If you understand the challenges likely to be encountered in the new job, you can draw logical inferences about the competencies that will be needed for superior performance.

Learn how our consulting services can help you build competency models >>>


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Conducting Behavioral Event Interviews

six steps horizontal 3


A Behavioral Event Interview is a 1 to 1½ hour interview, in which the interviewee is asked to provide highly detailed accounts of how he/she approached 4-7 important accomplishments or other key events from the past year or two in the job. The interviewer uses a probing strategy to get the interviewee to walk through the sequence of what he/she did, said and thought at key points during each accomplishment or event.

The Behavioral Event Interview is usually conducted with superior performers. The assumption underlying the interview is that studying the interviewee’s actions, thoughts and words in these key situations will reveal underlying competencies responsible for superior performance.

For the analysis, each interview is tape recorded and transcribed. An analyst carefully reads each transcript and notes passages evidencing effective behaviors or thought patterns. These passages are noted on index cards or a spreadsheet template, along with the interviewee’s initials and the transcript page and line number. The analysts classify the themes by using a conceptual framework of generic competencies and behavioral indicators. The analysts then meet to review the evidence from their individual analysis and to identify competencies and behavioral indicators for the competency model. This process usually demonstrates that the superior performers used certain generic competencies and behavioral indicators from the conceptual framework used to classify the themes. But the process often reveals new behavioral indicators and competencies that were not part of the original conceptual framework.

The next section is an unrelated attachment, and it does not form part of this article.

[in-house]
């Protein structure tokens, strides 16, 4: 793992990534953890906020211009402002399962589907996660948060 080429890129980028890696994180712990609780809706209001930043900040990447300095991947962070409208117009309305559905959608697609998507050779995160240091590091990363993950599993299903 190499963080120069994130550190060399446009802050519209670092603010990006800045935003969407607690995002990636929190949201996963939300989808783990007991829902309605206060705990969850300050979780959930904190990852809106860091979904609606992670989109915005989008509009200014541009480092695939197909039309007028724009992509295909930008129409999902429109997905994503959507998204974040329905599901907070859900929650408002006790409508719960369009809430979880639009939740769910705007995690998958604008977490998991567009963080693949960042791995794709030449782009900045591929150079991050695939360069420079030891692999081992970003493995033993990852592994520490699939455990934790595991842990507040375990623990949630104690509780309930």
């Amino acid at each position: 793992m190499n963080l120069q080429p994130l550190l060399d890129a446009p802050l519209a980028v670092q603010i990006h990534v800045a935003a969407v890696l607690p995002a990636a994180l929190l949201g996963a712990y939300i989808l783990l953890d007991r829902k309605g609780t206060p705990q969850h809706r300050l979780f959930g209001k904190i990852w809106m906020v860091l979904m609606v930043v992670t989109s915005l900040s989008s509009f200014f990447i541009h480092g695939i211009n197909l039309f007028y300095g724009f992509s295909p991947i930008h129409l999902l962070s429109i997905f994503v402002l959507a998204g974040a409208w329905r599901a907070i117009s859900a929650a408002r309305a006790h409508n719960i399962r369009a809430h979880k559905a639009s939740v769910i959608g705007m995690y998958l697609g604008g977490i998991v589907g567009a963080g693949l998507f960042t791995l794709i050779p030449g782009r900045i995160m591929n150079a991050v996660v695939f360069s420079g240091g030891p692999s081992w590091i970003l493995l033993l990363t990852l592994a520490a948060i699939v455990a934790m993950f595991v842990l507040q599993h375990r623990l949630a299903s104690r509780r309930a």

Typical Structure of a Behavioral Event Interview

  • Introduction explaining the purpose of the project and of the format and purpose of the interview
  • Brief section on interviewee’s main responsibilities to provide orientation for the interviewer
  • “Event” questions asking the interviewee to provide detailed accounts how he/she approached key accomplishments and other work experiences
  • Follow-up probing of the interviewee’s response to each “event” question, to:
  • A closing question asking for the interviewee’s views about the personal characteristics needed for effectiveness in the job
  • Follow-up probing for examples from the interviewee’s experience

Advantages of Behavioral Event Interviews

  • Provide specific, high-quality behavioral data describing what superior performers do to achieve superior results
  • Surface non-obvious effective behaviors that job incumbents and their bosses may be unaware of or unable to articulate
  • Provide strong evidence for a competency model’s validity – evidence that is especially important if the model will be used for external selection
  • Provide excellent case material that can be adapted for use in developing training materials

Disadvantages of Behavioral Event Interviews

  • Are time consuming to conduct
  • Require extensive interview training and practice to ensure that high-quality data will be obtained
  • Are time consuming to analyze
  • Require training and practice to ensure the quality of the analysis

Structured Event Interviews

The Structured Event Interview is a simplified type of Behavioral Event Interview developed by Workitect to provide many of the benefits of Behavioral Event Interview, while significantly reducing the time and cost required to conduct and analyze the interview. This interview takes about one hour to conduct and focuses on three accomplishments, each of which is related to performance of a different main responsibility. The Structured Event Interview Protocol includes both “event” questions and specified follow-up questions that guide the interviewer through the process of probing each accomplishment. The protocol includes spaces to capture key information in response to each specified question.

This interview is taught in Workitect’s Building Competency Models workshop.

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Using Resource / Expert Panels to Build Competency Models

six steps horizontal 3Step 3 – DATA COLLECTION